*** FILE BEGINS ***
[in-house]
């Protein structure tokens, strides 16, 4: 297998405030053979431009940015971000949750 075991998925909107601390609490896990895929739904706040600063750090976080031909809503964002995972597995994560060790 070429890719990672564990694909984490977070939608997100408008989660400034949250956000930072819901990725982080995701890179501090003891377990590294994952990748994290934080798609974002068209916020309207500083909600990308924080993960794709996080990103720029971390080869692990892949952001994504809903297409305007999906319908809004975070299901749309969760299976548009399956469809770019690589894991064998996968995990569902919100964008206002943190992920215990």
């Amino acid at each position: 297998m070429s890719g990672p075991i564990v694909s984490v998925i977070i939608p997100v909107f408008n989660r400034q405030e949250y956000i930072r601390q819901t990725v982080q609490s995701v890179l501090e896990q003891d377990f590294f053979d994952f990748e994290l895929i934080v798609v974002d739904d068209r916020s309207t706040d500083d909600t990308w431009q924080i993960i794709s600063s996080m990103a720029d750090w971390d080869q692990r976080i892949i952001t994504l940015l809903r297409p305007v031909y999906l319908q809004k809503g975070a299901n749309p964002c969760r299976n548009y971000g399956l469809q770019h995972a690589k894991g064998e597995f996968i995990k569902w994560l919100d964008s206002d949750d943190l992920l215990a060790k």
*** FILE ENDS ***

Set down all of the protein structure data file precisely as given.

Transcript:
[in-house]
């Protein structure tokens, strides 16, 4: 297998405030053979431009940015971000949750 075991998925909107601390609490896990895929739904706040600063750090976080031909809503964002995972597995994560060790 070429890719990672564990694909984490977070939608997100408008989660400034949250956000930072819901990725982080995701890179501090003891377990590294994952990748994290934080798609974002068209916020309207500083909600990308924080993960794709996080990103720029971390080869692990892949952001994504809903297409305007999906319908809004975070299901749309969760299976548009399956469809770019690589894991064998996968995990569902919100964008206002943190992920215990």
């Amino acid at each position: 297998m070429s890719g990672p075991i564990v694909s984490v998925i977070i939608p997100v909107f408008n989660r400034q405030e949250y956000i930072r601390q819901t990725v982080q609490s995701v890179l501090e896990q003891d377990f590294f053979d994952f990748e994290l895929i934080v798609v974002d739904d068209r916020s309207t706040d500083d909600t990308w431009q924080i993960i794709s600063s996080m990103a720029d750090w971390d080869q692990r976080i892949i952001t994504l940015l809903r297409p305007v031909y999906l319908q809004k809503g975070a299901n749309p964002c969760r299976n548009y971000g399956l469809q770019h995972a690589k894991g064998e597995f996968i995990k569902w994560l919100d964008s206002d949750d943190l992920l215990a060790k």